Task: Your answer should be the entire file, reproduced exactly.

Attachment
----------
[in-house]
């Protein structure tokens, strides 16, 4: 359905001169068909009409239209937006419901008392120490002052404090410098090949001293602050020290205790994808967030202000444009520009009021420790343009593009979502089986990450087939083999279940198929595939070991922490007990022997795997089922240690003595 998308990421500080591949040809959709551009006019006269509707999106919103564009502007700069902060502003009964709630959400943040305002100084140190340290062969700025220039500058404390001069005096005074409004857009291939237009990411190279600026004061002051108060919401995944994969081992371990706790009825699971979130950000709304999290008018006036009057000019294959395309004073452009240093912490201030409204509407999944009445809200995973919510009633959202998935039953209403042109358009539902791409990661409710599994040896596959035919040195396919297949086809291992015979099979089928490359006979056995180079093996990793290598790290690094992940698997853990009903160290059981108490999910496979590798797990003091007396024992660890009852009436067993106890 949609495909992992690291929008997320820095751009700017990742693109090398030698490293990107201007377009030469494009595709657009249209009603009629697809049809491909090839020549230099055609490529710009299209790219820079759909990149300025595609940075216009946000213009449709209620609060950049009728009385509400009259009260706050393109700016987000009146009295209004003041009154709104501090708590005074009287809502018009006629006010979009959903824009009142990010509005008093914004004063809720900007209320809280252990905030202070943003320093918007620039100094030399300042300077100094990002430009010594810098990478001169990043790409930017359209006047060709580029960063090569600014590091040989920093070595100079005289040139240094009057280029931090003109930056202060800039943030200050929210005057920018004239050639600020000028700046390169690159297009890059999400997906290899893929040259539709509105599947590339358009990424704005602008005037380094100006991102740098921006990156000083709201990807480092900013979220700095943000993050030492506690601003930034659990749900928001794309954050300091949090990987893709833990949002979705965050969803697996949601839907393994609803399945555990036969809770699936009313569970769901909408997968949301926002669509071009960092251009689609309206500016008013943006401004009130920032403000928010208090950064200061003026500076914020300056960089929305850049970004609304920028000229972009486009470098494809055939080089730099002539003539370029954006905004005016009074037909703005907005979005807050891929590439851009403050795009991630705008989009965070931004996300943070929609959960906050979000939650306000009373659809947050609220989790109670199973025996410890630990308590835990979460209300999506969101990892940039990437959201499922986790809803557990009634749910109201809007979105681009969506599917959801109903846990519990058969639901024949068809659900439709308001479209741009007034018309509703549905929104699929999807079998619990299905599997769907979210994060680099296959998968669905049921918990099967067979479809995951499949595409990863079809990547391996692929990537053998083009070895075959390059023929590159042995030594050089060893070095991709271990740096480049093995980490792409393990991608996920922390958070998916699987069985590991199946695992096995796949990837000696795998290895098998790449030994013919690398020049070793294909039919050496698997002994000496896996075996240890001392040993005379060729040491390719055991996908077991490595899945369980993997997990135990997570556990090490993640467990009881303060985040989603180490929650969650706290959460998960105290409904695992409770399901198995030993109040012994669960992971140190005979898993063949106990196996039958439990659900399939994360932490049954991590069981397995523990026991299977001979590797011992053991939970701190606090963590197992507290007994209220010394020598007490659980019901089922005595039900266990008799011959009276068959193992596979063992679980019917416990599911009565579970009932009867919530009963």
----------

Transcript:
[in-house]
């Protein structure tokens, strides 16, 4: 359905001169068909009409239209937006419901008392120490002052404090410098090949001293602050020290205790994808967030202000444009520009009021420790343009593009979502089986990450087939083999279940198929595939070991922490007990022997795997089922240690003595 998308990421500080591949040809959709551009006019006269509707999106919103564009502007700069902060502003009964709630959400943040305002100084140190340290062969700025220039500058404390001069005096005074409004857009291939237009990411190279600026004061002051108060919401995944994969081992371990706790009825699971979130950000709304999290008018006036009057000019294959395309004073452009240093912490201030409204509407999944009445809200995973919510009633959202998935039953209403042109358009539902791409990661409710599994040896596959035919040195396919297949086809291992015979099979089928490359006979056995180079093996990793290598790290690094992940698997853990009903160290059981108490999910496979590798797990003091007396024992660890009852009436067993106890 949609495909992992690291929008997320820095751009700017990742693109090398030698490293990107201007377009030469494009595709657009249209009603009629697809049809491909090839020549230099055609490529710009299209790219820079759909990149300025595609940075216009946000213009449709209620609060950049009728009385509400009259009260706050393109700016987000009146009295209004003041009154709104501090708590005074009287809502018009006629006010979009959903824009009142990010509005008093914004004063809720900007209320809280252990905030202070943003320093918007620039100094030399300042300077100094990002430009010594810098990478001169990043790409930017359209006047060709580029960063090569600014590091040989920093070595100079005289040139240094009057280029931090003109930056202060800039943030200050929210005057920018004239050639600020000028700046390169690159297009890059999400997906290899893929040259539709509105599947590339358009990424704005602008005037380094100006991102740098921006990156000083709201990807480092900013979220700095943000993050030492506690601003930034659990749900928001794309954050300091949090990987893709833990949002979705965050969803697996949601839907393994609803399945555990036969809770699936009313569970769901909408997968949301926002669509071009960092251009689609309206500016008013943006401004009130920032403000928010208090950064200061003026500076914020300056960089929305850049970004609304920028000229972009486009470098494809055939080089730099002539003539370029954006905004005016009074037909703005907005979005807050891929590439851009403050795009991630705008989009965070931004996300943070929609959960906050979000939650306000009373659809947050609220989790109670199973025996410890630990308590835990979460209300999506969101990892940039990437959201499922986790809803557990009634749910109201809007979105681009969506599917959801109903846990519990058969639901024949068809659900439709308001479209741009007034018309509703549905929104699929999807079998619990299905599997769907979210994060680099296959998968669905049921918990099967067979479809995951499949595409990863079809990547391996692929990537053998083009070895075959390059023929590159042995030594050089060893070095991709271990740096480049093995980490792409393990991608996920922390958070998916699987069985590991199946695992096995796949990837000696795998290895098998790449030994013919690398020049070793294909039919050496698997002994000496896996075996240890001392040993005379060729040491390719055991996908077991490595899945369980993997997990135990997570556990090490993640467990009881303060985040989603180490929650969650706290959460998960105290409904695992409770399901198995030993109040012994669960992971140190005979898993063949106990196996039958439990659900399939994360932490049954991590069981397995523990026991299977001979590797011992053991939970701190606090963590197992507290007994209220010394020598007490659980019901089922005595039900266990008799011959009276068959193992596979063992679980019917416990599911009565579970009932009867919530009963």